Getting back to the question, the definition of a sidereal day is the length of time between meridian crossings of the vernal equinox (or really, any fixed RA, which has the VE as its reference). So the wiki article is only approximately correct (but close enough for most purposes) with their statement:

Viewed from the same location, a star seen at one position in the sky will be seen at the same position on another night at the same sidereal time.

Because it's the RA that will be at the same position on another night, not necessarily the star because the RA of most stars changes very slowly with time. It's slow enough that the difference is almost always insignificant for most practical purposes, even over a year. You never identified the actual source for that quote, so it's not possible to tell if the change from night to night matters for the intended audience or not. I'm betting not, since it's unlikely that an astronomer who needed the more precise definition would be looking at a wiki, so the quote is correct enough for practical purposes, even though it's not precisely correct.
 
Quote
Further, this translates into a difference of angular position in the sky with that magnitude only for objects on the ecliptic. You have to multiply that angle by the cosine of the ecliptic latitude; at the ecliptic poles there is no precession at all since cosine(90°) = cosine(-90°) = zero.

Can you perchance illustrate this with some helpful diagram?



It has taken me a while to examine the issues and compose this post. I see there have been others added in the meantime. I'm posting this as it was written and will look at the new posts later.
"Everyone is entitled to his own opinion, but not to his own facts." - Daniel Patrick Moynihan

Re: SMOKING GUN
« Reply #246 on: April 24, 2019, 01:56:32 PM »
However, according to HC theory
No it isn't.
Quoting wiki without understanding wont make your case.
It is a simplified description primarily for laypeople focusing on the difference between the solar and sidereal day.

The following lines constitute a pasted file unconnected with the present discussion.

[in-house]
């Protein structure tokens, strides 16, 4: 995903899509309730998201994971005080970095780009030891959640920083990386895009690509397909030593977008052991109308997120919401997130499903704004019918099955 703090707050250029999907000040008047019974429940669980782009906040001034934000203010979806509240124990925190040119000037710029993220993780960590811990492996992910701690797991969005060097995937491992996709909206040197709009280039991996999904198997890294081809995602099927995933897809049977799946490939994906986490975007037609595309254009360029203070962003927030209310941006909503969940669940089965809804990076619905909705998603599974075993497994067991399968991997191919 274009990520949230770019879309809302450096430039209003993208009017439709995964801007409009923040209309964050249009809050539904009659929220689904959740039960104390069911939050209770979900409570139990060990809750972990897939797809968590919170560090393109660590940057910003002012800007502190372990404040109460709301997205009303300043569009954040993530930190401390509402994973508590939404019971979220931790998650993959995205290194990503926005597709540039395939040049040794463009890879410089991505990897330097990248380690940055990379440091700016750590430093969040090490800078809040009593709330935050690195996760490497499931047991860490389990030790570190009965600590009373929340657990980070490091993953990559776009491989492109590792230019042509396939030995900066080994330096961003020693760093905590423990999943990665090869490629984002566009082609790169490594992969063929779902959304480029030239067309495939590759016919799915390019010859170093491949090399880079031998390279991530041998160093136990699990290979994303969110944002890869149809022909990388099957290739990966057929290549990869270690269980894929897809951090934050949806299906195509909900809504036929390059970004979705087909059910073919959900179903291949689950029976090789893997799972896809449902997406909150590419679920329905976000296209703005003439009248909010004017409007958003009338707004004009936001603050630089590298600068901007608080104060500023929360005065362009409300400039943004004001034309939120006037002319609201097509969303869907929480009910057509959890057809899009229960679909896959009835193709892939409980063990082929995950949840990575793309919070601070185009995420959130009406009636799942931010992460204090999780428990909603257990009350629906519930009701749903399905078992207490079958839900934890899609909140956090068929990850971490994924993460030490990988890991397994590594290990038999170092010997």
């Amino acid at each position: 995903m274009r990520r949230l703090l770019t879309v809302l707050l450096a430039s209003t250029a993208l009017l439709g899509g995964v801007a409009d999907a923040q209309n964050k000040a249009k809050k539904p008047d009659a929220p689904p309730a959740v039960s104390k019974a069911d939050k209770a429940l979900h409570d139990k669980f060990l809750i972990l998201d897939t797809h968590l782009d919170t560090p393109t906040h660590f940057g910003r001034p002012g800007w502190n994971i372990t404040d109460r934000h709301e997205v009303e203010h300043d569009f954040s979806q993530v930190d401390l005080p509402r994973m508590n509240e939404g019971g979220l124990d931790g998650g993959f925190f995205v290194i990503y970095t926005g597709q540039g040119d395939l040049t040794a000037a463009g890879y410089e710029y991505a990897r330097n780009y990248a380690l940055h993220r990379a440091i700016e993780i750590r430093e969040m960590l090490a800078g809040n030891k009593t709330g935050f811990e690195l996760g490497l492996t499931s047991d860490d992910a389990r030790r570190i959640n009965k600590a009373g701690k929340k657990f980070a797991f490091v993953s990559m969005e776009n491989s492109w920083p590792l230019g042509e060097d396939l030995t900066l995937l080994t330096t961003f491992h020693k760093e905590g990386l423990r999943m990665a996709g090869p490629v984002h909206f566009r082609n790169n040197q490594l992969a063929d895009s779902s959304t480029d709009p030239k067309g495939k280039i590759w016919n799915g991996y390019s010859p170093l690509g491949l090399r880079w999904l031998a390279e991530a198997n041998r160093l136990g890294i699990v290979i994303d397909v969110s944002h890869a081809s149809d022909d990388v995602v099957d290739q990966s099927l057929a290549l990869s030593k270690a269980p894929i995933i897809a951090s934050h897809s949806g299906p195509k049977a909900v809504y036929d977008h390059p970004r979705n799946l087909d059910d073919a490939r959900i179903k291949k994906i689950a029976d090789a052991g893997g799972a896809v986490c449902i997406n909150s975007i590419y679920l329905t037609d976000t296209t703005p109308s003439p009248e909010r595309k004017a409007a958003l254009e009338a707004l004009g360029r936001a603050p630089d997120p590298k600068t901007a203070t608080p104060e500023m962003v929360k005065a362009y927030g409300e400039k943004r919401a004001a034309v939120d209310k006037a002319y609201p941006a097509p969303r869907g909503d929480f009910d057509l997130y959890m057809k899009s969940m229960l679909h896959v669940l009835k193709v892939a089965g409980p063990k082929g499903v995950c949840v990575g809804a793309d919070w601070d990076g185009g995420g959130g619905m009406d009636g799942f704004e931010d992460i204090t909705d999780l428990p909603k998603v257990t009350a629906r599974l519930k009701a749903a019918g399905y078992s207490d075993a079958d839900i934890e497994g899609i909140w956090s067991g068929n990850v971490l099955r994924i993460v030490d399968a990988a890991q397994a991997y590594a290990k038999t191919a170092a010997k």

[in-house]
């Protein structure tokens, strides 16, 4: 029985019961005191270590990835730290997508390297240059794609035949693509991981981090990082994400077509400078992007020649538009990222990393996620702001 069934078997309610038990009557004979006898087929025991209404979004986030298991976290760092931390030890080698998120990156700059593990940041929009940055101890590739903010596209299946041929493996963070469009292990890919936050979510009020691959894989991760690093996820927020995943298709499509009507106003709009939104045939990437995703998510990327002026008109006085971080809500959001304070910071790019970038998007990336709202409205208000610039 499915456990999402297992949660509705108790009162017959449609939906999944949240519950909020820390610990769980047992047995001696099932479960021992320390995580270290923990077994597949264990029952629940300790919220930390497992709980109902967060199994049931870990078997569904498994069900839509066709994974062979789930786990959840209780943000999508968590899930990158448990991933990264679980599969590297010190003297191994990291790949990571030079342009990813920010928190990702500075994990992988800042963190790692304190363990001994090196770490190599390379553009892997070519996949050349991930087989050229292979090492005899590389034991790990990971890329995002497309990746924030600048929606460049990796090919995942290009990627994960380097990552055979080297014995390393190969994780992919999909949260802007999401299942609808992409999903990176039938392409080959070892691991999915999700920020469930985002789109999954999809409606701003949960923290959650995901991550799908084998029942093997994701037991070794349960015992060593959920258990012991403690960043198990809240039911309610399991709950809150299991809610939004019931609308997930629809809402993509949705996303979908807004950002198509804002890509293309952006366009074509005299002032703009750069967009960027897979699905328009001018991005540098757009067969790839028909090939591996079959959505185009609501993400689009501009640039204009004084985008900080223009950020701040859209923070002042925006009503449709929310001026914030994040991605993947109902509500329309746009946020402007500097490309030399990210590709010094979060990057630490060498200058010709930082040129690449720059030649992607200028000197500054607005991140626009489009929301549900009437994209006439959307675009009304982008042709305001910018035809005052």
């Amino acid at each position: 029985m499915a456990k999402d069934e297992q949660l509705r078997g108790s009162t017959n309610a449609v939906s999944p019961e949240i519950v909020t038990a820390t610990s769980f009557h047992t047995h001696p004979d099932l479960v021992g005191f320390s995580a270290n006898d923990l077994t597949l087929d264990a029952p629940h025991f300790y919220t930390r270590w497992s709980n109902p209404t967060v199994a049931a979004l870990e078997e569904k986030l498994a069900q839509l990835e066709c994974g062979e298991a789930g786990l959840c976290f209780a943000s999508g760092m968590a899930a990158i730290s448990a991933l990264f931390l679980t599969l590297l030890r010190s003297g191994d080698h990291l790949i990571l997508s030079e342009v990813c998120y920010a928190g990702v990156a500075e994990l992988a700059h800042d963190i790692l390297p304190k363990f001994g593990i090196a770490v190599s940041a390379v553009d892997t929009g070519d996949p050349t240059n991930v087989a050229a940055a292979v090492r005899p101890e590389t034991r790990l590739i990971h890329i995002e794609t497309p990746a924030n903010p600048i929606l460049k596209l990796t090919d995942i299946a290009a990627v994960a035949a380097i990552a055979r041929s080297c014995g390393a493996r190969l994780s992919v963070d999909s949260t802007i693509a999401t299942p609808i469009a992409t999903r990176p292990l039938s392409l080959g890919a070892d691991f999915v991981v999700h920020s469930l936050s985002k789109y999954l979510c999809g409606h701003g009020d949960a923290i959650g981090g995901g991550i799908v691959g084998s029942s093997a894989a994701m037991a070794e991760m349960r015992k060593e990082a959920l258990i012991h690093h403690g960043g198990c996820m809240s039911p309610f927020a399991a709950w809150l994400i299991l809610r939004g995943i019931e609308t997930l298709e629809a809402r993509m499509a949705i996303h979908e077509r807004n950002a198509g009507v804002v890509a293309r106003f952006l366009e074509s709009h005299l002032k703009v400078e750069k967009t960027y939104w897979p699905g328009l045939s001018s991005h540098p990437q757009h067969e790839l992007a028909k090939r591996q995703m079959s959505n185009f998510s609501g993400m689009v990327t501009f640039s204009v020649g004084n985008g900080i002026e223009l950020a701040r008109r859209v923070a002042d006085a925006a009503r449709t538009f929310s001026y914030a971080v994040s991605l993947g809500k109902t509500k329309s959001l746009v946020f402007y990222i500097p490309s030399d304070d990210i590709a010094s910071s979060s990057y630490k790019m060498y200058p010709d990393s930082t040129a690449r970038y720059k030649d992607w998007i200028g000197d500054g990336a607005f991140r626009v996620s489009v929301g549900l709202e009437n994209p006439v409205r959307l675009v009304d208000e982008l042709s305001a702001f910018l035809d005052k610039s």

Again, it doesn't come back to the exact same spot.
The precession means it will be offset and take the entire cycle to come back. Nutation also distorts that as does parallax and the proper motion of the stars.

IT IS AN APPROXIMATION!
Do you understand that?

So no, after sidereal time you do not see the same star in the exact same spot.

It doesn't even have to be the exact same spot in absolute terms, but it has to be the exact same spot wrt the observer.
What does that mean?
It means that one stellar day must be shorter 3,2 seconds than one sidereal day (because the earth allegedly precesses in the opposite direction of it's rotation) 50''/365,25 days.
If the earth precessed in the same direction (to the same alleged extent) then within HC theory one stellar day (one rotational period of the earth) would be 3,2 seconds longer than one sidereal day.

Wait a minute, what did i say? It doesn't even have to be the exact same spot in absolute terms?!?!??!
Well, mr Cikljamas, how could you say something like that?
Have you forgotten that the stars are MOTIONLESS?!?!?!?

No one has forgotten that. It was never true in the first place.

Quote
So, feel free to correct yourself...
O.K., mr Cikljamas, i am going to correct myself right away :

It has to be the exact same spot in absolute terms, because the stars (in HC theory) are MOTIONLESS!!!

That is not correct. Not only do stars exhibit proper motion, but they also have parallax and their location changes in relation to celestial coordinates because of nutation and ... wait for it... precession. All of these are so small, slow, or both, that they can often be neglected with no consequence, but they still do exist and nullify your claims of exactness.

Quote
What would be the consequence of this preposterous theoretical postulate if HC theory were correct description of our reality???

There would be absolutely terrific consequences :

After the first sidereal day of the creation of CCW rotational earth (which precesses 3,2 seconds per day in CW direction) the MOTIONLESS stars would lag 3,2 seconds behind one stellar (rotational) day, after the second sidereal day the MOTIONLESS stars would lag 6,4 seconds behind one stellar day, and so on...

This is not correct after all, as shown above. I admit that I was mistaken about that for a while, too.

Quote